Luis C.deBaca is the Robina Fellow in Modern Slavery at the Gilder Lehrman Center for the Study of Slavery, Resistance, and Abolition, of Yale University’s MacMillan Center. He served in Barack Obama’s Administration as Ambassador-at-Large to Monitor and Combat Trafficking in Persons.

A few years ago, survivors of the largest slavery prosecution in U.S. history invited me to commemorate the tenth anniversary of their case with them, which I had prosecuted in court. They were no longer the scared and hungry workers we had found behind garment factory fences, but were small business owners, college students, mothers and fathers, joined in America by their families and thriving in their new home. Such an emotional and inspirational reunion could not have happened in the United Kingdom, because the victims wouldn’t have received long-term care, their family members would never have joined them, and they themselves would have been likely to be sent home long before.

As Home Secretary, Theresa May recognised that modern slavery strikes at the heart of our commitment to human dignity, and made combating trafficking her signature issue. As Prime Minister, she again vowed to fight ‘the great human rights issue of our time’. That mantle of leadership, however, is at risk.

As US anti-trafficking Ambassador under Barack Obama, I was honored to testify before the Parliamentary inquiry that resulted in the 2015 Modern Slavery Act. Its supply chain transparency provisions and new criminal tools are a global example. But the same cannot be said for the UK’s victim protection regime, which is rendered almost meaningless by the lack of long-term care and alternatives to removal. Put simply, a country cannot long be a global leader against modern slavery when its own official determination that someone is a victim is undercut by artificial deadlines, lack of services, or even deportation.

That’s why the Modern Slavery (Victim Support) Private Members Bill, currently in Parliament is so important. This Bill, tabled by Ian McColl and Iain Duncan Smith will ensure that official recognition that someone is a trafficking victim will result in a year of specialist support and an alternative to deportation.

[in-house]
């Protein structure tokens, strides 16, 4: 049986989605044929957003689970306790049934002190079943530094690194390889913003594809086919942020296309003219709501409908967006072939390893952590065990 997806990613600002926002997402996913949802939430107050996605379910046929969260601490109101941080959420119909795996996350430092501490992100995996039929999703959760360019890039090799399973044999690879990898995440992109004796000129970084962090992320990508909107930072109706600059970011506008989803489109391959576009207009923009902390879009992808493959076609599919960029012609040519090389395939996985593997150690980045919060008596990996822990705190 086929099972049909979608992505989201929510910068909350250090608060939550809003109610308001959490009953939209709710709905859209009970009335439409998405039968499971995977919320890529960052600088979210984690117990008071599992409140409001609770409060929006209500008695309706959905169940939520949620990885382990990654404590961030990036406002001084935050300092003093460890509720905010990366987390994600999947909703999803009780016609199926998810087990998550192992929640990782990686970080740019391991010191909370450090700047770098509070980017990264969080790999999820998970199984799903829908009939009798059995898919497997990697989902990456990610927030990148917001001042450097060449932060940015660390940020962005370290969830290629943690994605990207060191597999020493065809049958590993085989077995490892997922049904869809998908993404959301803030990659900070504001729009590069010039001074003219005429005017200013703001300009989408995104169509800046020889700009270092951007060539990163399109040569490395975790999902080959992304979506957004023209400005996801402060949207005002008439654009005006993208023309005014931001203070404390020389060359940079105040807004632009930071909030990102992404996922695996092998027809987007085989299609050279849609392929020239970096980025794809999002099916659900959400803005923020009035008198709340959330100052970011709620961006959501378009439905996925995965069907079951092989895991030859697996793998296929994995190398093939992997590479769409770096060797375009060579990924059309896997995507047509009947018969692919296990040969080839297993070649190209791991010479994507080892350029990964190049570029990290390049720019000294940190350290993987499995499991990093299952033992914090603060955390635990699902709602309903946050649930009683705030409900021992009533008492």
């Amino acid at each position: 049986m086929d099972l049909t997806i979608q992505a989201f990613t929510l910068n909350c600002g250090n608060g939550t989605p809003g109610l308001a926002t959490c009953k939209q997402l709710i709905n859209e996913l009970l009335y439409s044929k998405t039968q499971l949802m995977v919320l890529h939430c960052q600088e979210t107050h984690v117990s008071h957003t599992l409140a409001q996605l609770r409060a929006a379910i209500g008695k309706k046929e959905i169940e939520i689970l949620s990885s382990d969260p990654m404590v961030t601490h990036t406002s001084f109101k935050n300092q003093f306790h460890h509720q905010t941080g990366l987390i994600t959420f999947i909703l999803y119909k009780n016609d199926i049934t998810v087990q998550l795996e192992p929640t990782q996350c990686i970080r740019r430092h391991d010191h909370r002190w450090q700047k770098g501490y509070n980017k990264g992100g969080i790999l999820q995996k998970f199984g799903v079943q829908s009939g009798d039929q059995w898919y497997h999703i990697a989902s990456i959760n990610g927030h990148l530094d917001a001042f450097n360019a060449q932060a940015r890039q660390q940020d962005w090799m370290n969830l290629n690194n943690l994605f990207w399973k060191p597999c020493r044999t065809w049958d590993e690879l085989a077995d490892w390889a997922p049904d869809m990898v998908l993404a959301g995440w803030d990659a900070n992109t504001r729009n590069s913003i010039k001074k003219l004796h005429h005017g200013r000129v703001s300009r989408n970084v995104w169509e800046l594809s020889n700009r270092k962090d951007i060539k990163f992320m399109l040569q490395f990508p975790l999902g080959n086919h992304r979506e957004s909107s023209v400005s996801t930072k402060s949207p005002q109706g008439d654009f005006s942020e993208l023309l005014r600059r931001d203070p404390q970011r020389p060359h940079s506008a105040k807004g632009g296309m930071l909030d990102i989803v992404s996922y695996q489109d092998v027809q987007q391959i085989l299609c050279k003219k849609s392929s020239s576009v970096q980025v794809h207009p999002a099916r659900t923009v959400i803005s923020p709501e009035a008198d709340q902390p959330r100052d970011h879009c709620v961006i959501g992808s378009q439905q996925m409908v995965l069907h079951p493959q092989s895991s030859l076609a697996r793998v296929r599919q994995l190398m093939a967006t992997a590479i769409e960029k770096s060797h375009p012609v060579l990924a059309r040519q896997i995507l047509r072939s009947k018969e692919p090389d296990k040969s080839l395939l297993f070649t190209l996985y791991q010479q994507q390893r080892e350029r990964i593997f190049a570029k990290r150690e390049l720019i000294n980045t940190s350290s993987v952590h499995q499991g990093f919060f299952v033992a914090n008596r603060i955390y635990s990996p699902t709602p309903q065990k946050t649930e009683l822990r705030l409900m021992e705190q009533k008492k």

Lord McColl’s proposal would not only bring the UK into compliance with UN and global standards of victim care, but would result in more effective prosecutions, as victims would know it is safe to come forward. I saw this directly as a prosecutor and diplomat. In the US, trafficking victims can seek immigration status (the “T-Visa”) if they are willing to cooperate with an investigation. They aren’t just used as witnesses, but are recognised for their bravery and protected for speaking out, often at great risk. Family members can join them, escaping retribution in their home country and knowing that there is a chance to make a new life in America. Before the T-Visa was introduced, some had concerns that it would lead to false claims. These concerns have been unfounded, because each victim goes through a careful review by investigators at each step of the way.

In contrast, the current system in the UK offers no comfort or security to victims once they have been identified. While it is possible for victims identified in the UK to be granted a residence permit (including for working with the police), that appears to have happened for only 12 per cent of confirmed victims. Instead, victims who are officially recognised by one part of the Home Office often find themselves pursued by another arm of the same Ministry for deportation.

Immigration issues aside, those who are identified by UK authorities as trafficking victims lose all government-funded specialist support two weeks later. This makes no sense. The Home Office promises to increase this to 45 days, but that is insufficient. Trafficking victims are still in direct trauma at that stage, and need long-term care if they are to recover. With support cut off at this crucial point it is no surprise that, rather than beginning a healing journey and cooperating with authorities, victims in the UK often return to the shadows, and even re-exploitation, to avoid destitution.

Three years after the Modern Slavery Act, prosecutions in the UK remain low. That means that, in spite of repeated political commitments to stop this crime – no matter how frequent, sincere, or significant – state involvement in Modern Slavery cases brings low risk for criminals and high risk for the victims.

So what are Britain’s counterparts doing in similar situations? New research by Nusrat Uddin, a solicitor at Wilson Solicitors, compares the support available to victims in the UK, Belgium, the Netherlands and the US: countries that each have anti-trafficking systems considered global models (though each system can be improved upon). Each system recognises that victims fear coming forward to authorities. But only the United Kingdom fails to respond meaningfully to that fear, lacking coherent provision of long-term protection and support.

Uddin’s report is not the first to recognise this. Earlier this year, the American Trafficking in Persons Report recommended the British Government provide specialised services for all types of trafficking victims, regardless of immigration status. And last April, the Commons’ Work and Pensions Select Committee recommended that “all confirmed victims of modern slavery be given at least one year’s leave to remain with recourse to benefits and services…“

As a friend of the UK, I have been proud to support your commitment and leadership in this area. But as a friend, I must also honestly point out this glaring shortcoming in the British approach. Accordingly, I urge Government to seize the opportunity presented by the Modern Slavery (Victim Support) Bill to increase prosecutions, prevent trafficking, and become a global leader in victim protection.